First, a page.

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When two stars collide (literally)

Using the Very Large Telescope, researchers have found two massive stars on a collision course with one another. When these two stars collide, the results promise to be out of this world.

"SN1994D" by NASA/ESA. Licensed under CC BY 3.0 via Commons

The European Southern Observatory’s Very Large Telescope recently made an astonishing discovery: two stars rapidly are seemingly on an inevitable collision course.

Currently, the stars are revolving around one another, but they look set to collide.

Scientists aren’t sure what will happen when the stars do collide, but they do know that the collision will be nothing short of dramatic. Among the most likely options, the stars will form into one massive star, or their combined gravity will force them to collapse into a black hole.

The collision could also result in a long-duration gamma-ray burst, which is one of the most powerful known releases of energy in the universe. These massive explosions usually occur when “super” stars meet the end of their life.

During a gamma-ray burst the constituent matter of the star is expelled away from two opposite ends, traveling nearly at the speed of light. The release of energy can last for several hours. As is common in the death of massive stars, a black hole is left behind.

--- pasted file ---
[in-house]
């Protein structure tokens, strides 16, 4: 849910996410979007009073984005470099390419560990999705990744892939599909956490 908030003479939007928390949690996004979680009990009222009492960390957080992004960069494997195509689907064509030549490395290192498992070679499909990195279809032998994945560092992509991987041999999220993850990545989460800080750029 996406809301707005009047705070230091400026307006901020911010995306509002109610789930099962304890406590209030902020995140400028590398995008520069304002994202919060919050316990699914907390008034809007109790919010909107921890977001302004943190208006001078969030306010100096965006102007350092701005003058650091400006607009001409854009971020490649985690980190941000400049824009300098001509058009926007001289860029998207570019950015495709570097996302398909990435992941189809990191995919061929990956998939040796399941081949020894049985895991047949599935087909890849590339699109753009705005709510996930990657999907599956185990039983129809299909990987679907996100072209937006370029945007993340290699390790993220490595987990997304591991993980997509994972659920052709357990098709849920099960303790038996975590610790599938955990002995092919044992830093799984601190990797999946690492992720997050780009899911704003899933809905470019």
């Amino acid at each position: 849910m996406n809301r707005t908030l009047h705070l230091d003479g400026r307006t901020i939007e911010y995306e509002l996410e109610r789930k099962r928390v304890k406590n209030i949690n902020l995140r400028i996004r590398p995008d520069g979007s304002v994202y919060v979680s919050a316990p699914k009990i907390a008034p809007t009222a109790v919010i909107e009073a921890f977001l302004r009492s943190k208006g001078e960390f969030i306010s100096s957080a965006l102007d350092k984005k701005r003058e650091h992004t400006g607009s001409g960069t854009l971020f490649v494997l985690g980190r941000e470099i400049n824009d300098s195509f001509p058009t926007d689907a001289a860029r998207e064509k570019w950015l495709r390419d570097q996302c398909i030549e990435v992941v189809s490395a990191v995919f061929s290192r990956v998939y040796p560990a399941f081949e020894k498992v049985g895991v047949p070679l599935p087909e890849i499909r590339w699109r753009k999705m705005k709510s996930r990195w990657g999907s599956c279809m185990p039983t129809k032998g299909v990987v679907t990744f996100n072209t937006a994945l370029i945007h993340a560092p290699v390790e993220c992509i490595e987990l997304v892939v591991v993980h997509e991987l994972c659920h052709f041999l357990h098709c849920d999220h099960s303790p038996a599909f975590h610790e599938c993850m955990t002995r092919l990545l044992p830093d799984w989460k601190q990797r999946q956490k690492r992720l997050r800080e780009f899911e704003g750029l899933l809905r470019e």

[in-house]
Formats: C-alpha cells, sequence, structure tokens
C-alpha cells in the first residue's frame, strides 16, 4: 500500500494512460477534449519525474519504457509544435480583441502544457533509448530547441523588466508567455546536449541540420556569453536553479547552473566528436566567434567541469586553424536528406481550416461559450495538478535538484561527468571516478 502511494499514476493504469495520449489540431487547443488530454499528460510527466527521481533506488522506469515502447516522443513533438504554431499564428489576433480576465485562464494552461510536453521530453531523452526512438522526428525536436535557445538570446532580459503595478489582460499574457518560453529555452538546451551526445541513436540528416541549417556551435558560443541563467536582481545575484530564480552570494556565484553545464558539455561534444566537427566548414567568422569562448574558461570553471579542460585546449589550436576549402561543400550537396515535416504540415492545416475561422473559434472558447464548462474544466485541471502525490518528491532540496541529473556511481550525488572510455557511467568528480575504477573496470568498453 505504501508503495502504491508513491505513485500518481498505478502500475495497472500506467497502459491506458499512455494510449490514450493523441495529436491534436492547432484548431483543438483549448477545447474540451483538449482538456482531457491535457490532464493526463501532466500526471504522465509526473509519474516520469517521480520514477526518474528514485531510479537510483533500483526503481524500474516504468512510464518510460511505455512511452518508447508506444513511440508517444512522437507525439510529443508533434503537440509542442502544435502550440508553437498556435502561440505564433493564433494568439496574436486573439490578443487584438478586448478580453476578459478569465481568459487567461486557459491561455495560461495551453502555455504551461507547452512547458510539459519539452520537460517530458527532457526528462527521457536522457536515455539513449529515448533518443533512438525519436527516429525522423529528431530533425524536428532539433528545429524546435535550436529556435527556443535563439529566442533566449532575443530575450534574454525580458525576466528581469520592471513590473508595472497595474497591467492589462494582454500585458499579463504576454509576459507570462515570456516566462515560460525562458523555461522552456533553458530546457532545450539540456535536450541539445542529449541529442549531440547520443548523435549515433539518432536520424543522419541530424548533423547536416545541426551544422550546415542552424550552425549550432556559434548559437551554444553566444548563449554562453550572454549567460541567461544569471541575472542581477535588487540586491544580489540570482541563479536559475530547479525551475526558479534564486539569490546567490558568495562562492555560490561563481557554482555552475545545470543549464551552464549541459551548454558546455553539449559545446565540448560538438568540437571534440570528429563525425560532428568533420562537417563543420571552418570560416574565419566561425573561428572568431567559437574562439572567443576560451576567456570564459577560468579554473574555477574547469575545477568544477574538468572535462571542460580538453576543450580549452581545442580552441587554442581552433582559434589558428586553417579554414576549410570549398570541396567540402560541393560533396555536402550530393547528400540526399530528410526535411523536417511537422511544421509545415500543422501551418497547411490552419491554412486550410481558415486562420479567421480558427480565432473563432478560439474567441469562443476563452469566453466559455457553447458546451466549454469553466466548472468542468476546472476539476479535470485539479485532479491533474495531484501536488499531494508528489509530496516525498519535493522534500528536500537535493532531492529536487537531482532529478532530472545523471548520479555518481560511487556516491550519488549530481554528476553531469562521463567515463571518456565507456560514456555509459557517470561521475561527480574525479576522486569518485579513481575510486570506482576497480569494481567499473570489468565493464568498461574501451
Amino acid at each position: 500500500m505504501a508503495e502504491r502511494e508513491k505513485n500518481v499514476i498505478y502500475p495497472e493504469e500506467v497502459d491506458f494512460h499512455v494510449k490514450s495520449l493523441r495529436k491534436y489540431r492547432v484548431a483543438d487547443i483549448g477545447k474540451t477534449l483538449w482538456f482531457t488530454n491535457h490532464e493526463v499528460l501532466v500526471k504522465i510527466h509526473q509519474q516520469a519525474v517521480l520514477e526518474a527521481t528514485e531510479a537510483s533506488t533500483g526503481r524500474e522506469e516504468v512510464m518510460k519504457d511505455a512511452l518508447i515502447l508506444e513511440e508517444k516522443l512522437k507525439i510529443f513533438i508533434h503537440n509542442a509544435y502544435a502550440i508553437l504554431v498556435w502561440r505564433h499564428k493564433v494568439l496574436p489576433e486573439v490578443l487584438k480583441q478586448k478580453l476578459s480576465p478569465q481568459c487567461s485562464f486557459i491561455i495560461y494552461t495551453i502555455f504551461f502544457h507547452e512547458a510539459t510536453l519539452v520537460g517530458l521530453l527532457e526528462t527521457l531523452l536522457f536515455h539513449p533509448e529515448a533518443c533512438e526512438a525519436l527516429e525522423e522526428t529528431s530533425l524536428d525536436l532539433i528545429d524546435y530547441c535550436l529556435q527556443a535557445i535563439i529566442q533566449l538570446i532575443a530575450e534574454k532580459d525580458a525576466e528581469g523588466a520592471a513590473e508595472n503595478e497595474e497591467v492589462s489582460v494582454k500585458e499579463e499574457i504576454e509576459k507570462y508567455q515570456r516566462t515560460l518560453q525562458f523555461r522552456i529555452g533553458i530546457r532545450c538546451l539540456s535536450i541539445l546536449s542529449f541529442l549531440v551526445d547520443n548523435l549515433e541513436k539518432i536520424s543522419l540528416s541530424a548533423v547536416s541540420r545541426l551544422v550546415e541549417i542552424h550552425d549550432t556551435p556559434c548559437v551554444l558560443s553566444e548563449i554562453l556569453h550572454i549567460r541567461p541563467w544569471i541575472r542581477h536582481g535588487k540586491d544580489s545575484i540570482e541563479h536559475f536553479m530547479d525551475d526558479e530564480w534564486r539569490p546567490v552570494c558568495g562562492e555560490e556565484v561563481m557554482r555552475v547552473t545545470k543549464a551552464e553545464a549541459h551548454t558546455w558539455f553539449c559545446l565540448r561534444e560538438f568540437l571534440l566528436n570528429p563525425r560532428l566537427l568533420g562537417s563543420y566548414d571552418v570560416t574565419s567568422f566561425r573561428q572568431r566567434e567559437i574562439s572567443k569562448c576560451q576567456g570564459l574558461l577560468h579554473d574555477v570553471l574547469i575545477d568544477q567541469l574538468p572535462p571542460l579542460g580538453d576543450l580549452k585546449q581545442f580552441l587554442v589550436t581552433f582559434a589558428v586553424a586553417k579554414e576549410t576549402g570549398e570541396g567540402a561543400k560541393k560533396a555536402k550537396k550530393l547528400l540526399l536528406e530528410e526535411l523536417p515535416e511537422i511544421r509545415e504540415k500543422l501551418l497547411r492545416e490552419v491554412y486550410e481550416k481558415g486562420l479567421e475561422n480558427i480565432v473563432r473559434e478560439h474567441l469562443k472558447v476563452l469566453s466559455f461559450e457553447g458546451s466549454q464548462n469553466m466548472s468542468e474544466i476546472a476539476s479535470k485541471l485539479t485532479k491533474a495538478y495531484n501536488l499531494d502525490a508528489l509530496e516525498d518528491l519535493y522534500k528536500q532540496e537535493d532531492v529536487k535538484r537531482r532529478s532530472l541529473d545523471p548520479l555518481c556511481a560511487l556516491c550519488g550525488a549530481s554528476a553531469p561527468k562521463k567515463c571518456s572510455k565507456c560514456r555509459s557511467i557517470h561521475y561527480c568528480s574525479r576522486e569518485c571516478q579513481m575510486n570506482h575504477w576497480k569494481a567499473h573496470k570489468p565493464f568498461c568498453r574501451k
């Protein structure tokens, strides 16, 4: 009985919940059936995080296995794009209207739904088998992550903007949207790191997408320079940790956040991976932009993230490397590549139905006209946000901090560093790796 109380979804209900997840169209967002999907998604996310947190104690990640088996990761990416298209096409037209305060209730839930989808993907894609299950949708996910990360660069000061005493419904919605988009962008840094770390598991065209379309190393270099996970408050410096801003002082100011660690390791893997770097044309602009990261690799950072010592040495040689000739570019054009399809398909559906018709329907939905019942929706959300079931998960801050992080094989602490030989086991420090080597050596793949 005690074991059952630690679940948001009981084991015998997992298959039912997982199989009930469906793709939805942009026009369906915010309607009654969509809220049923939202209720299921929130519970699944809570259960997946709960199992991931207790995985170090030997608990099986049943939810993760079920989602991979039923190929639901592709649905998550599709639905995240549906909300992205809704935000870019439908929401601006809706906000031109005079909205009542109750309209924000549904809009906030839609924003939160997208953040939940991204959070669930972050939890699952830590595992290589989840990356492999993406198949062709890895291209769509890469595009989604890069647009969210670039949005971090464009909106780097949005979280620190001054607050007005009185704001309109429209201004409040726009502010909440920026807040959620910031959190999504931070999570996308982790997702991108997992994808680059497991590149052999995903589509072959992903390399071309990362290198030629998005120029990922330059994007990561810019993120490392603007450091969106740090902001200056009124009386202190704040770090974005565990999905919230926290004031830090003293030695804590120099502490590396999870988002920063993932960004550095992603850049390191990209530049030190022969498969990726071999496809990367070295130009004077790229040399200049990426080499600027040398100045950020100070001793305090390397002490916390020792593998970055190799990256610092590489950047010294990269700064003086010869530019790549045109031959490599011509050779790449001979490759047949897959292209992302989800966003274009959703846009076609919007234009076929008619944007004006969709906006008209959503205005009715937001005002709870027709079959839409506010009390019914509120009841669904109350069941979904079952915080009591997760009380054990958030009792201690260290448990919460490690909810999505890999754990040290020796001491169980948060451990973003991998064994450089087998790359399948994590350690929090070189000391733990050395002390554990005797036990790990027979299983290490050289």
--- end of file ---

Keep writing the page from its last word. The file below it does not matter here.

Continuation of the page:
It’s also possible that the stars actually won’t collide. Instead, they may continue revolving, and when the end of their life comes, they could go supernova and form a pair of revolving black holes.

Currently, the stars are a “mere” 7.5 million miles apart. That might seem like a lot by our Earthly standards, but in the intergalactic scheme of things, they’re practically touching. In fact, the two stars have even begun to overlap.

Combined, the two stars have a mass 57 times greater than that of our sun. The solar system the two stars are located in is referred to as VFTS 352.

While our solar system features only one star, solar systems with two or more stars are actually quite common. Most of the time, however, these stars fall into stable orbits, but VFTS 352 is an exception.